Bombing of UN’s Nigeria office raises questions

Partially destroyed by a bomb on Friday, the UN complex in Nigerian’s capital Abuja employed 400 people. Boko Haram (BH), a group of Islamist militants operating in northern Nigeria, claimed responsibility for the suicide bombing that destroyed most of the ground floor when a car exploded at the main entrance.

Northern Nigeria, united politically before 1967 as one of three federal divisions, is the more arid and sparsely populated half of the country where most residents are Muslim and large numbers are Hausa-Fulani. Along with the Igbos and Yorubas, they are one of the three ethnic groups dominant in the country.

While active since the 1960’s, Boko Haram gained attention in 2002 after initiating attacks against police officers in the northeastern Yobe State. Similar groups also favor the introduction of Sharia law, which is already in place in twelve of Nigeria’s thirty-six states. In February BH postered buildings in Maiduguri with statements that they engaged in attacks there to ‘establish the Sharia system of government in the country.’

Boko Haram has also had a distinctive focus on opposition to Western cultural institutions, principally secular Western education. And it opposes the lack of enforcement on alcohol bans in many Sharia-governed jurisdictions.

In recent years, most attacks have taken place in Borno State, another northeastern jurisdiction, but over the summer there has been increasing aggression toward targets in the states of Bauchi, Kano and Katsina.

Traditionally, BH focuses on the security forces and government of Nigeria itself. As well, the country has witnessed a shift toward targeting symbols of foreign and Western influence such as Abuja’s international hotels, Christian religious sites and sites of international organizations such as NGOs and the UN. Foreign journalists have been attacked.

Influenced by Islamist ideologies, the group’s aims and motives recently appear to be more internationally oriented. Some observers say they may be collaborating with al-Qaeda in the Islamic Maghreb (AQIM) or other groups, and there are allegations of links to northern politicians who benefit from the violence or wish to destabilize the national government. One southwestern state governor, Kayode Feyemi, has alleged that the group is in fact “a creation of northern politicians who were bent on holding on to power.”

However, analysts also point to the role of poor governance and socioeconomic conditions in Nigeria as indirect causes of these and similar sectarian tensions, and rates of poverty are higher in many parts of the north.

Conflict studies scholar Nathanial Danjibo, says that even students from affluent families in northern Nigeria “roam in the streets” and must often resort to begging, making them “vulnerable to social vices [such as] being a ready-made army that can be recruited to perpetrate violence.”

The region also has a history of imposed cultural protectionism: British colonial authorities, collaborating with the ruling Northern elite, built few Western schools there. This has been identified as helping create an environment where “Christian evangelism and even academic research are … perceived to be part of the agenda of Western imperialism.”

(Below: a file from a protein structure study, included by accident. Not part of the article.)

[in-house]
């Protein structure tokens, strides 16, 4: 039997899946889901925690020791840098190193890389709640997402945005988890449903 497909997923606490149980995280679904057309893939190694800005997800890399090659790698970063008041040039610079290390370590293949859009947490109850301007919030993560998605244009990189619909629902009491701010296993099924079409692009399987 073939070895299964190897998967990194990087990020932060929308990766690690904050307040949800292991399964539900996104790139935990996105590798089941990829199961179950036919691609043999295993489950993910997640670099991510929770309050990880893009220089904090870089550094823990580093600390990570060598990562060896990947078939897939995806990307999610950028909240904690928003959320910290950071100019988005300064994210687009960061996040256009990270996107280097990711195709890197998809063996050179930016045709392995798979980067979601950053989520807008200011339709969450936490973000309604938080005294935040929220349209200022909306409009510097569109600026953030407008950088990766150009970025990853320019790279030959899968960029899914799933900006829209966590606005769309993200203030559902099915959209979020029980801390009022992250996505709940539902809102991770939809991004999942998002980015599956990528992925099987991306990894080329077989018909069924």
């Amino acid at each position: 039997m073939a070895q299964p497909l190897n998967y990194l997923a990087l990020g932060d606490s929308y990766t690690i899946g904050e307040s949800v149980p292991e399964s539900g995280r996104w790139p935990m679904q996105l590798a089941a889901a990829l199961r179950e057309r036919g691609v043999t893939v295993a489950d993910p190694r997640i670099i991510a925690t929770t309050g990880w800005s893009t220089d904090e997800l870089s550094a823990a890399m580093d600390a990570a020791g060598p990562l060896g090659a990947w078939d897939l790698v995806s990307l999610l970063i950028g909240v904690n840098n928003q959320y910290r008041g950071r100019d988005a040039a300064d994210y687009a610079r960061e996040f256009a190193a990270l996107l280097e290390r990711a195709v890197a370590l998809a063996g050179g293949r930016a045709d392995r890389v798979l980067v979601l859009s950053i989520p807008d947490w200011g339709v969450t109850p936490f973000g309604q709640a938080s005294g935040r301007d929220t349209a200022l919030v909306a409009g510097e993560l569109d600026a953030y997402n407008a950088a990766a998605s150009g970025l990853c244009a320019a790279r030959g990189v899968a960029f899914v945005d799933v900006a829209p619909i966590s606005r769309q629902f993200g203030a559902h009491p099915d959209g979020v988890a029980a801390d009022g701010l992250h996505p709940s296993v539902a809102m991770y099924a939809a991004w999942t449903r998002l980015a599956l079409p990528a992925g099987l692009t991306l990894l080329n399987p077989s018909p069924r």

While the international community and Nigeria itself have condemned Boko Haram’s attacks, human rights groups have also accused the Nigerian government’s military response as brutally disproportionate, featuring indiscriminate killing of civilians, even extra-judicial killings, and torture.

“Boko Haram must stop its reign of terror in the country,” said Tawanda Hondora, an Amnesty International official commenting on the violence in June. The Nigerian government must address the violence by “investing heavily in reforming the criminal justice system’, she added, which ‘subjects thousands to human rights violations,” said AI’s accompanying press release.

In July, lawmakers in Borno state also condemned the national government’s military responses, and its governor Kashim Shettima admitted that the “excesses of the [Nigerian military], who are operating under a very tense environment” need to be “curtailed” through a new code of conduct.

Nigeria has an extensive history of political corruption, though international media reported comparatively less fraud and violence during the election of President Goodluck Jonathan last May. Nevertheless, his administration continues to face criticism, importantly including his management of the Economic and Financial Crimes Commission, a key anti-corruption agency.

“The country’s governing elite continues to squander and siphon off the nation’s tremendous oil wealth, neglecting basic health and education services for the vast majority of ordinary citizens,” said a Human Rights Watch press release on Thursday.

Nigeria is a significant producer and exporter of oil, but is plagued by the ongoing conflict in the oil-rich Niger Delta, a site of tension between competing ethnic groups, foreign oil companies, and government security forces.

In 2009, violence between BH and Nigerian security forces in four northeastern Nigerian cities left 800 people dead. It is estimated that the wider Sharia conflict in Nigeria has killed 10 thousand people since 1953 and displaced thousands more.

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